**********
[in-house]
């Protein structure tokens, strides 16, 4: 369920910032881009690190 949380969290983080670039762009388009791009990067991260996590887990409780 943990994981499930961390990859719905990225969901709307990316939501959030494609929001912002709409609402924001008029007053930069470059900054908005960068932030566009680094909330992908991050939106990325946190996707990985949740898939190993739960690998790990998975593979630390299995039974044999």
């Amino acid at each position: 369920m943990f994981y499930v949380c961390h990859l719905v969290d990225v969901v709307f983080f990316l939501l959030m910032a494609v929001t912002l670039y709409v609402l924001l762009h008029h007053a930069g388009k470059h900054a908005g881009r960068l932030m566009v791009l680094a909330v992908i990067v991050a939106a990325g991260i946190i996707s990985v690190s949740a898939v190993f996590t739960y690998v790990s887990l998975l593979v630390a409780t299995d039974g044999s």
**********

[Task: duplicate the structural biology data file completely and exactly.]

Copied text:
[in-house]
């Protein structure tokens, strides 16, 4: 369920910032881009690190 949380969290983080670039762009388009791009990067991260996590887990409780 943990994981499930961390990859719905990225969901709307990316939501959030494609929001912002709409609402924001008029007053930069470059900054908005960068932030566009680094909330992908991050939106990325946190996707990985949740898939190993739960690998790990998975593979630390299995039974044999």
């Amino acid at each position: 369920m943990f994981y499930v949380c961390h990859l719905v969290d990225v969901v709307f983080f990316l939501l959030m910032a494609v929001t912002l670039y709409v609402l924001l762009h008029h007053a930069g388009k470059h900054a908005g881009r960068l932030m566009v791009l680094a909330v992908i990067v991050a939106a990325g991260i946190i996707s990985v690190s949740a898939v190993f996590t739960y690998v790990s887990l998975l593979v630390a409780t299995d039974g044999s």